Monday, April 15, 2013

Hork! Hork!



 A fascinating New York Times article about how the human mouth processes food contained this passage: “A less lethal and more entertaining swallowing misstep is nasal regurgitation. Here the soft palate — home turf of the uvula, that queer little oral stalactite — fails to seal the opening to the nasal cavity. This leaves milk, say, or chewed peas in peril of being horked out the nostrils.”

Emphasis is mine, to convey that I had never before come across the verb hork.  It’s used here in one of its many senses, “to cough or vomit in such a way that the expelled matter exits through the nose.”  But it turns out hork in modern slang has a vast array of meanings: “cough up a hairball,” “choke,” “gobble  food greedily,” “steal,” “break, ruin, or foul up,” “throw,” and “carry or cause to move.”

Determining the origin of the word is not so easy.  A blog with the alarming title “Disorderedthoughtprocesses.com” has several suggestions.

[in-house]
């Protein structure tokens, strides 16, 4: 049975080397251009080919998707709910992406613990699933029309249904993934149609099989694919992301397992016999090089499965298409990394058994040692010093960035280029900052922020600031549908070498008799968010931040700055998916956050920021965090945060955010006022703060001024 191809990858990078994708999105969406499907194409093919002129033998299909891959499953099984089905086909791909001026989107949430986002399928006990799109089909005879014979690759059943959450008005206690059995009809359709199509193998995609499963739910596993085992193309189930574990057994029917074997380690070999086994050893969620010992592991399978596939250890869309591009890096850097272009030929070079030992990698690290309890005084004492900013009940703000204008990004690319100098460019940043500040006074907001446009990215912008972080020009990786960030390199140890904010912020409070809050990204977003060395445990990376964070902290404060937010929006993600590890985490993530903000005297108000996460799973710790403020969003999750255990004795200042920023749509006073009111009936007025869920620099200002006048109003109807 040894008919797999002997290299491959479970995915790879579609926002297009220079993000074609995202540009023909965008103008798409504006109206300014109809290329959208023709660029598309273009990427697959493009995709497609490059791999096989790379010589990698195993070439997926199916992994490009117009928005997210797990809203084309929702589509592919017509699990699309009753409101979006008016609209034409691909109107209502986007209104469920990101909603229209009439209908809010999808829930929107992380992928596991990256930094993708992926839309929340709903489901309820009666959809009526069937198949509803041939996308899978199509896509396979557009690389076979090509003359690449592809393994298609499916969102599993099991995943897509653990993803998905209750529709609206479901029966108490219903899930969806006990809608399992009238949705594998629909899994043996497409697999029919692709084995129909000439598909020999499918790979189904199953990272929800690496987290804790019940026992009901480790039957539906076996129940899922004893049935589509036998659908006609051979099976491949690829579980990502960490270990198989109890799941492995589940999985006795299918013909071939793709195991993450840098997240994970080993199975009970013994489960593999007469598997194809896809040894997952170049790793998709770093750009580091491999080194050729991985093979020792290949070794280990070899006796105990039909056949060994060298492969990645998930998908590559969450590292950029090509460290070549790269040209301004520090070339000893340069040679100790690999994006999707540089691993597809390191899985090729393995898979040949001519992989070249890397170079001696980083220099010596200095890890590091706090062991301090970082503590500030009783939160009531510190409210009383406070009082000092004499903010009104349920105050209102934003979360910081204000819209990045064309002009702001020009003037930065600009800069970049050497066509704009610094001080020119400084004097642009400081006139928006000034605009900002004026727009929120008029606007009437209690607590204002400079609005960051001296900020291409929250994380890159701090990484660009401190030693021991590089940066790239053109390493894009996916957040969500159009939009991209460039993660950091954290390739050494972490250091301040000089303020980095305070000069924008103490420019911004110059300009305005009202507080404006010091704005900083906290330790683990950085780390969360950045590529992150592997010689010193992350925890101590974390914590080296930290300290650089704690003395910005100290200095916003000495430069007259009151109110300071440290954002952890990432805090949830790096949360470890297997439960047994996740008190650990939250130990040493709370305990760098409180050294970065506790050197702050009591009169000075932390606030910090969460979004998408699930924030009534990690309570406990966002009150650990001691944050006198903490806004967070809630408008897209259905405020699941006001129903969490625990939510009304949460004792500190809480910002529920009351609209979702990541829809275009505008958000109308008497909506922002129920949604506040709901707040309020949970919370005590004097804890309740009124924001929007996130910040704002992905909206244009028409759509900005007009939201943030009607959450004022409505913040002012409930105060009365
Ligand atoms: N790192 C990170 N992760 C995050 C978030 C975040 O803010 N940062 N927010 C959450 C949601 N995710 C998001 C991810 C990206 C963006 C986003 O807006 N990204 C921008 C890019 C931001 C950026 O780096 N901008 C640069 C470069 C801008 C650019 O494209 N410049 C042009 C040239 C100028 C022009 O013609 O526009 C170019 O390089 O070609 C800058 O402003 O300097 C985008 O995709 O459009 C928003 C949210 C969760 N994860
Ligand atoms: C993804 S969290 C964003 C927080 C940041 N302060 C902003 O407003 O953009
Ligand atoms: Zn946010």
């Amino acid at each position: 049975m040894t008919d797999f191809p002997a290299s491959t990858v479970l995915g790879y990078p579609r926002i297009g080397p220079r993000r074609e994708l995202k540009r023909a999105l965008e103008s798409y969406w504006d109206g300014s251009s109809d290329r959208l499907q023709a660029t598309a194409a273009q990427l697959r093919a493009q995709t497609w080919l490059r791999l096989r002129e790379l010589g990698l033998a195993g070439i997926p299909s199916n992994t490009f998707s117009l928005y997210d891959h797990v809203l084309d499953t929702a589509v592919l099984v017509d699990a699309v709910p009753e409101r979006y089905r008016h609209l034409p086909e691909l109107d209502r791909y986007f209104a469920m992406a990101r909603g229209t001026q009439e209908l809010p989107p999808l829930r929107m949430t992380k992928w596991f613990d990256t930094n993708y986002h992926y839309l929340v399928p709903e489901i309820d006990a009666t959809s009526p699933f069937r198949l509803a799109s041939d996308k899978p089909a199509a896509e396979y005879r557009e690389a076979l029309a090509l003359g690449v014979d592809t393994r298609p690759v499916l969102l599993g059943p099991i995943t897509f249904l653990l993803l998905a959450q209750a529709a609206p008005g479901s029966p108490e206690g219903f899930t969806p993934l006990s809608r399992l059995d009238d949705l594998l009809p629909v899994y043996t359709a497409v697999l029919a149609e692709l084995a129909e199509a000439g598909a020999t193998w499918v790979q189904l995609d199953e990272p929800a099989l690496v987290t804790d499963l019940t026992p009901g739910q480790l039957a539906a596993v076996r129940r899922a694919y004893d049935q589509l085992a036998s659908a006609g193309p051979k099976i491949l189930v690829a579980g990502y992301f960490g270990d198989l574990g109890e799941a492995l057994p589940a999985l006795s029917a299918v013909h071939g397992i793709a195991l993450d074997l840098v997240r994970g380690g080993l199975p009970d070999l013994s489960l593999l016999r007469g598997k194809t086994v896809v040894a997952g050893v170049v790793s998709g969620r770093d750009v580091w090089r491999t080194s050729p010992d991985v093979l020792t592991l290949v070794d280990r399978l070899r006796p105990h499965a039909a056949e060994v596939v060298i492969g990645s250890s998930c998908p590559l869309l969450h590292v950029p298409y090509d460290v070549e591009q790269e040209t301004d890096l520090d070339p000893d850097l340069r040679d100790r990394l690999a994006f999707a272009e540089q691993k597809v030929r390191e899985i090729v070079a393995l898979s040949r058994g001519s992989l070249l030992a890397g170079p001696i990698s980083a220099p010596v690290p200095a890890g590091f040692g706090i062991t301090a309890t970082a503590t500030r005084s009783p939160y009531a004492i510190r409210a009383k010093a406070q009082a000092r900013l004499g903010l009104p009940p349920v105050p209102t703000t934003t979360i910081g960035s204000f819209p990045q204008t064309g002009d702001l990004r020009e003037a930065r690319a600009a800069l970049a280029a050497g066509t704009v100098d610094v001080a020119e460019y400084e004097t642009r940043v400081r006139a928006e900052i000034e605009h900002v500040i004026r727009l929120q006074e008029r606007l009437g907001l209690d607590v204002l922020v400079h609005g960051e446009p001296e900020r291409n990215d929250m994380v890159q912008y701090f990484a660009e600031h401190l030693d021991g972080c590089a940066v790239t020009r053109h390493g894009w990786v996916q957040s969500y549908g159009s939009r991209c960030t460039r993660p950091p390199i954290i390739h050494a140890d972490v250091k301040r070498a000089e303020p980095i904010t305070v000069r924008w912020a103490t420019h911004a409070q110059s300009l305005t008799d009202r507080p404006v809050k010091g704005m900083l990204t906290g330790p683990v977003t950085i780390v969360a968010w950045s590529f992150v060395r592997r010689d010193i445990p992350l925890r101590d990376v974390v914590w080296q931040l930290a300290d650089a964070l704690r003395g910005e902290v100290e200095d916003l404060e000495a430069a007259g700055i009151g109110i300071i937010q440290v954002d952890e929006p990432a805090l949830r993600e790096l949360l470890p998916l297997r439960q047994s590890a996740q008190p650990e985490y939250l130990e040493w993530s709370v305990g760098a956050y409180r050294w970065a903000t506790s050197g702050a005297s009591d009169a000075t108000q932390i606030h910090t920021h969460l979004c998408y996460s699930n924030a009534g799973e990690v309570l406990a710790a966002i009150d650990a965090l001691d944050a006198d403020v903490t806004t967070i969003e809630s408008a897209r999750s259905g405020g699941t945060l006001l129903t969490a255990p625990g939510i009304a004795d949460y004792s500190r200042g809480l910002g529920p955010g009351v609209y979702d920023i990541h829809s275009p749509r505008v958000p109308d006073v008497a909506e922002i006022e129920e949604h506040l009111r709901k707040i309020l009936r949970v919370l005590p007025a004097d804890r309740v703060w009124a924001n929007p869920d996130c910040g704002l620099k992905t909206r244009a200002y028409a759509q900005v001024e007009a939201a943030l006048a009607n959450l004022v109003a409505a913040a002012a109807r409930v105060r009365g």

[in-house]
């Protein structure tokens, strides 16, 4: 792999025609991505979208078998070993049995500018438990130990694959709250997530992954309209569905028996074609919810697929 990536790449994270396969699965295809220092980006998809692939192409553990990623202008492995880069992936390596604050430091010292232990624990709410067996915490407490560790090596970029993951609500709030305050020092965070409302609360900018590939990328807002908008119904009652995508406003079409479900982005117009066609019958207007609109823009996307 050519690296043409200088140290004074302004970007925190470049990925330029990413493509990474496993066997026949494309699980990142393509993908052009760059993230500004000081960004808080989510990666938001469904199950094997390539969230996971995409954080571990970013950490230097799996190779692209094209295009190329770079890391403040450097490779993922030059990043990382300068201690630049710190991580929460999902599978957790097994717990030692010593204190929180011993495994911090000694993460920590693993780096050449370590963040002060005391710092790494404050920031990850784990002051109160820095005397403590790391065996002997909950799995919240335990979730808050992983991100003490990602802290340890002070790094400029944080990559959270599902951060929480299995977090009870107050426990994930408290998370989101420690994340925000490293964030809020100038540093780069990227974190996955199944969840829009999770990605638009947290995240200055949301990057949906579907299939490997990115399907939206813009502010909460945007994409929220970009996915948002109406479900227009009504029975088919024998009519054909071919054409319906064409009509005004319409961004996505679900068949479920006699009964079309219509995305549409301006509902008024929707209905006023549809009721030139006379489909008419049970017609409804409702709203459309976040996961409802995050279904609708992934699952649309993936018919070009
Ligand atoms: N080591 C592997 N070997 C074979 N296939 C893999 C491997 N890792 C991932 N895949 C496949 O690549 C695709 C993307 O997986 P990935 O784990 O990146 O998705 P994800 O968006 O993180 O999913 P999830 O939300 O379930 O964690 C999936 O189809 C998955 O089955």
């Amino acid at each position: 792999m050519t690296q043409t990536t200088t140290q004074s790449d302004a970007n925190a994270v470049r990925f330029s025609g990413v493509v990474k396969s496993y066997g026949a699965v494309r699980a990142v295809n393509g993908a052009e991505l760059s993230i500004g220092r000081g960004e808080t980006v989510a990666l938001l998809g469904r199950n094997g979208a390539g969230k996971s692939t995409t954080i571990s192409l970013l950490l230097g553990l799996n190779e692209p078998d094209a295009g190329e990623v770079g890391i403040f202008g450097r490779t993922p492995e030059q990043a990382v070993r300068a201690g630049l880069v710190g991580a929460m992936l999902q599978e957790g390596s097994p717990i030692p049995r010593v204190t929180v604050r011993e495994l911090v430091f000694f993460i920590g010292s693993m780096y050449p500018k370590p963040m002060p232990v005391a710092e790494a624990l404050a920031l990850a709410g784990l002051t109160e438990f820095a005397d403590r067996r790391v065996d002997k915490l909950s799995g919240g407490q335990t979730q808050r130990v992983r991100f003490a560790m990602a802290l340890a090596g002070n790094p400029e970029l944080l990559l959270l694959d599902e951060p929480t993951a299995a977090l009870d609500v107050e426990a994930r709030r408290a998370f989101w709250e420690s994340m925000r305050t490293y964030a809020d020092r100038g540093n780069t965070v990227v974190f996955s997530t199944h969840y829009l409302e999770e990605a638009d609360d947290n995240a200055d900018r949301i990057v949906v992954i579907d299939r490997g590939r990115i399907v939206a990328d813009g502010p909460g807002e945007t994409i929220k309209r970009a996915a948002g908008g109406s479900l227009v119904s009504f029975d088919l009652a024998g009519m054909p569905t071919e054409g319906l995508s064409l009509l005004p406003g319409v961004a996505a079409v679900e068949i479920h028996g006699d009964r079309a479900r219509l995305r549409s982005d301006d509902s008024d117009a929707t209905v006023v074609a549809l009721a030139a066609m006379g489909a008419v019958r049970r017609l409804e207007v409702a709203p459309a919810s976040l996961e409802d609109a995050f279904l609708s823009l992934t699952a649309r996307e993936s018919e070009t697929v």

1. Hork is a corruption of gork, a term used in hospital emergency rooms to describe a patient who is non-responsive for an undetermined reason. In a broader context, the word refers to anything that is non-functional.  The etymology of gork is unclear, but it may be an acronym of “God only really knows.”

2. Hork derives from the cartoon character Ren Hoëk (pronounced “Hork”), the mentally unstable Chihuahua on TV’s “Ren and Stimpy.”

3. Hork is an onamatopoeic approximation of the sound a cat makes when coughing up a hairball.

4. Hork is a corruption of hawk, a 16th-century imitative word defined as “to attempt audibly to raise phlegm by clearning the throat.”

Any or all of these may be correct, so take your choice.

The Bard of Buffalo Bayou coughs up rhymeballs with distressing frequency.  There is no known cure for his condition. 

            Whenever I decide to hork, 
            It depends on how I feel, 
            As to whether I hork a haunch of pork 
            Or hork a hunk of veal. 

            I hork whatever is on my fork, 
            And I hork it through my nose, 
            I have even horked a cork 
            And a piece of garden hose. 

            I once horked something through my throat 
            That was rough and tasted bad, 
            I felt I’d horked a billy goat— 
            And, sure enough, I had!            



           

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